The population of hungry people is rising across the world, a UN report has shown, with more than a quarter of them in Africa.
Out of the 821 million people who faced shortage of food in 2017, 257 million were found in the continent.
A new report on the State of Food Security and Nutrition in the World released on Tuesday showed that world hunger rose in 2017 for the third consecutive year, fuelled by conflict and climate change.
According to the report, hunger is worsening in South America and most regions of Africa as one in nine people went hungry in 2017..
The steady rise in number is fast jeopardising the global goal to end hunger and malnutrition by 2030, the UN warned.
According to the report co-authored by the Food and Agriculture Organization of the United Nations (FAO) and UN partner agencies (IFAD, UNICEF, WFP and WHO), limited progress has been made in addressing the multiple forms of malnutrition, putting the health of hundreds of millions of people at risk.
The study noted that hunger has been on the rise over the past three years returning to levels from a decade ago.
“This reversal in progress sends a clear warning that more must be done and urgently if the Sustainable Development Goal of Zero Hunger is to be achieved by 2030, the agencies said.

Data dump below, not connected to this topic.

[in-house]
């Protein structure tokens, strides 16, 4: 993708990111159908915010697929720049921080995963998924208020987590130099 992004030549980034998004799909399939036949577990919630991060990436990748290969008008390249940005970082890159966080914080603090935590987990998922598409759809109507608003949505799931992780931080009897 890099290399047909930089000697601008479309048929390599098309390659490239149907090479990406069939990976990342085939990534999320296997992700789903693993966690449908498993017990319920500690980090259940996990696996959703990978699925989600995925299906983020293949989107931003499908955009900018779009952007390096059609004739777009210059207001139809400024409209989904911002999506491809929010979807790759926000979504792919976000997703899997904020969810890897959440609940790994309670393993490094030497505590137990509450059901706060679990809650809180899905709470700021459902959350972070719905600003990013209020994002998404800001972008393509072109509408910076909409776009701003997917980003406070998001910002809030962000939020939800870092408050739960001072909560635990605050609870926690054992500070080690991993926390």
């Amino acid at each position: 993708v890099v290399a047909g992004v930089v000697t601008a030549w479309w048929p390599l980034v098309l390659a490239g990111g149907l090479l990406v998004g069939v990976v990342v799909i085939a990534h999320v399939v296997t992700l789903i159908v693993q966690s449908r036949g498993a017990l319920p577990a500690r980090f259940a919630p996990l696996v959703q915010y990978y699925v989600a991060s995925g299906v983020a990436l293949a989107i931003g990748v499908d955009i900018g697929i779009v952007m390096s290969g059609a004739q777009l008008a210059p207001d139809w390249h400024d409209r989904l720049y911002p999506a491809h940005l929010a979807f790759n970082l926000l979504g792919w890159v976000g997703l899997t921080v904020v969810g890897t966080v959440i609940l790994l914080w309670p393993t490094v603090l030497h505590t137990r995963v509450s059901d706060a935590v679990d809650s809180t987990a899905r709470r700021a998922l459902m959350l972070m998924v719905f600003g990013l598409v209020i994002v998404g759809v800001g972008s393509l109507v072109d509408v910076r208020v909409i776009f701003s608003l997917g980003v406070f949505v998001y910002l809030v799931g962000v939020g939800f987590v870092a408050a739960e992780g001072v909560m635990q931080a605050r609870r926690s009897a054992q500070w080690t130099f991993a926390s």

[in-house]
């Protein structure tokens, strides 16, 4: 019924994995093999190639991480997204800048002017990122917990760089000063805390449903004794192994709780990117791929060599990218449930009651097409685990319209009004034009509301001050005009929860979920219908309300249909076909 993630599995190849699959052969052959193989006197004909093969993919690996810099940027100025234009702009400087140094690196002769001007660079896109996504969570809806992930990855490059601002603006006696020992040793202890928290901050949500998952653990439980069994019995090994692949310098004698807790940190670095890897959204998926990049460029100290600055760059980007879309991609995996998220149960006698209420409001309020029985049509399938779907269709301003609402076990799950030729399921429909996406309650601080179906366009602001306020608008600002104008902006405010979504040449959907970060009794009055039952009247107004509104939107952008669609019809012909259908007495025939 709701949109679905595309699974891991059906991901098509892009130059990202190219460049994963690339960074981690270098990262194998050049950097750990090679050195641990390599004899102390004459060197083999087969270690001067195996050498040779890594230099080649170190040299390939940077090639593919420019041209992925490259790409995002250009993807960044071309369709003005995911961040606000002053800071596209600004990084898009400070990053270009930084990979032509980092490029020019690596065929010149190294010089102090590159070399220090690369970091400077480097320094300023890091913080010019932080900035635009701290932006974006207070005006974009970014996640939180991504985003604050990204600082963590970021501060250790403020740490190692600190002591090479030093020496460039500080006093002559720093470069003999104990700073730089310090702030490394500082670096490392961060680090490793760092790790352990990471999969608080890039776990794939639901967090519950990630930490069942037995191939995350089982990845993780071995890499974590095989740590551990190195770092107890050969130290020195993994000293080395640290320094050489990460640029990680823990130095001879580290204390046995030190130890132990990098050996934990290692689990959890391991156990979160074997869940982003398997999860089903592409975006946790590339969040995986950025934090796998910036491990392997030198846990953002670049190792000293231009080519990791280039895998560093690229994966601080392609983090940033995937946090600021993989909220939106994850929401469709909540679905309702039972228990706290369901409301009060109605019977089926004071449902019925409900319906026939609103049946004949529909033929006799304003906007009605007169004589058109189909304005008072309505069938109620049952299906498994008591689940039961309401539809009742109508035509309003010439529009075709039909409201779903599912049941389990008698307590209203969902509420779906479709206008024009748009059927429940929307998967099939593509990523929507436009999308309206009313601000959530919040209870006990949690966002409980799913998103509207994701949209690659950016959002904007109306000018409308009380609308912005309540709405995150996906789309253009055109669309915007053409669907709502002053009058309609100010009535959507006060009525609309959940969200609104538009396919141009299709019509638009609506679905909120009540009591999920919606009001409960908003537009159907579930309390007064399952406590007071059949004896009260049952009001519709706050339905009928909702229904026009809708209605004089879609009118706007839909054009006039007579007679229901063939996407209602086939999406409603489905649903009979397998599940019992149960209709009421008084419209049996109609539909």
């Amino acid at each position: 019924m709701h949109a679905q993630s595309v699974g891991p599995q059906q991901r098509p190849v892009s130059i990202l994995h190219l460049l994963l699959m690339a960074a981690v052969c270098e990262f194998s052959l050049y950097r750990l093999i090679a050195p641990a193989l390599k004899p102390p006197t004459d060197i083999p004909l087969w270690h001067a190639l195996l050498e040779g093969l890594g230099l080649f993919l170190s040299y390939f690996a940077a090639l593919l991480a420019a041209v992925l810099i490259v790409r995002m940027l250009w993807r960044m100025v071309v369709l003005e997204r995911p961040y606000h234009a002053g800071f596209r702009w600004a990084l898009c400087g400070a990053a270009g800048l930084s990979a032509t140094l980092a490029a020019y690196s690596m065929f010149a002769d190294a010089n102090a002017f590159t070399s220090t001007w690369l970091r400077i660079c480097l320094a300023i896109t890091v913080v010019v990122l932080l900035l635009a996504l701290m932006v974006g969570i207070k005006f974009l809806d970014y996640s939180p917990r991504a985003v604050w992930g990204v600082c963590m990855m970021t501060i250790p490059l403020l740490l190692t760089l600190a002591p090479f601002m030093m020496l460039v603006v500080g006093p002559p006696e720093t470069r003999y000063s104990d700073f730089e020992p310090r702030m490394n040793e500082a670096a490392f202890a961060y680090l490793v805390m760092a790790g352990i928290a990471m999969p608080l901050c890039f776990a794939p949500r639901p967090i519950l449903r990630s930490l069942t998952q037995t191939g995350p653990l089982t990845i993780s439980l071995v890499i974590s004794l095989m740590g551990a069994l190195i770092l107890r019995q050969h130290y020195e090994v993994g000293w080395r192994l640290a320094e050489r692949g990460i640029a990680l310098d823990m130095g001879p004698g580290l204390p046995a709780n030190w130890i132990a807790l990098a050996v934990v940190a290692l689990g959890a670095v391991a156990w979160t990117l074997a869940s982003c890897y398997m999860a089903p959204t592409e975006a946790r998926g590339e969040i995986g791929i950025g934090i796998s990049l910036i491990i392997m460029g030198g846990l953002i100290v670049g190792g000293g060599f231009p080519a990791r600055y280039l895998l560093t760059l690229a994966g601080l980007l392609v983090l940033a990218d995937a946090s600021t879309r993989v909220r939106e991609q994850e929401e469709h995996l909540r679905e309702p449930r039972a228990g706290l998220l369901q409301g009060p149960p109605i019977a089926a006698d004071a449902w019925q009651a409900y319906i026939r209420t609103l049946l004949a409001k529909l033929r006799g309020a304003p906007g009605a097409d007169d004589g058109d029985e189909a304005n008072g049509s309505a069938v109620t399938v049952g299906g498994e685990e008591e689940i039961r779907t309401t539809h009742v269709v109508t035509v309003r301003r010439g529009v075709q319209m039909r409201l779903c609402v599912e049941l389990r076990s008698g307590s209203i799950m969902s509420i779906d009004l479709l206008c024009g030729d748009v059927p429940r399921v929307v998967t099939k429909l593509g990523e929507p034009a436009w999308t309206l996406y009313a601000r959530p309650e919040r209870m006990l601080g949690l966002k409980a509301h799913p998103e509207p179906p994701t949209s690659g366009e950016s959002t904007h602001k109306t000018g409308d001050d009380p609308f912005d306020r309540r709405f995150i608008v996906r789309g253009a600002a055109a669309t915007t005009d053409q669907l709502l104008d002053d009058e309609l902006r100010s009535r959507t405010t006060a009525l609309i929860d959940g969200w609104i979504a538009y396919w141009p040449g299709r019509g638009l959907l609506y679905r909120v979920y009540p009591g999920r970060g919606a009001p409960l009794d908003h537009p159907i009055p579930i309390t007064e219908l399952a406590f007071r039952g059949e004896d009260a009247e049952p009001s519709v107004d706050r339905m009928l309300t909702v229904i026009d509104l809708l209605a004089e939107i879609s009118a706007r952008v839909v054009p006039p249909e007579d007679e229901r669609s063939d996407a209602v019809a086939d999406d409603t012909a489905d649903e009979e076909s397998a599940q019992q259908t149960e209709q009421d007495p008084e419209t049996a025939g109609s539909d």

Based on happening in the country, Nigeria contributes to this high figure.
Nigeria has the highest prevalence rate of stunted under-five children in sub-Saharan Africa, with about 17. 2 million children affected and also the highest population of people living in extreme poverty.
The Boko Haram insurgency in the North-east and flooding in parts of the country have also displaced many Nigerians, leaving them relying on donors for their daily meals.
“The alarming signs of increasing food insecurity and high levels of different forms of malnutrition are a clear warning that there is considerable work to be done to make sure we ‘leave no one behind’ on the road towards achieving the SDG goals on food security and improved nutrition,” the heads of the UN Food and Agriculture Organization (FAO), the International Fund for Agricultural Development (IFAD), the UN Children’s Fund (UNICEF), the World Food Programme (WFP) and WHO warned in their joint foreword to the report.
“If we are to achieve a world without hunger and malnutrition in all its forms by 2030, it is imperative that we accelerate and scale up actions to strengthen the resilience and adaptive capacity of food systems and people’s livelihoods in response to climate variability and extremes,” the leaders said.
The report called for implementing and scaling up interventions aimed at guaranteeing access to nutritious foods and breaking the inter-generational cycle of malnutrition.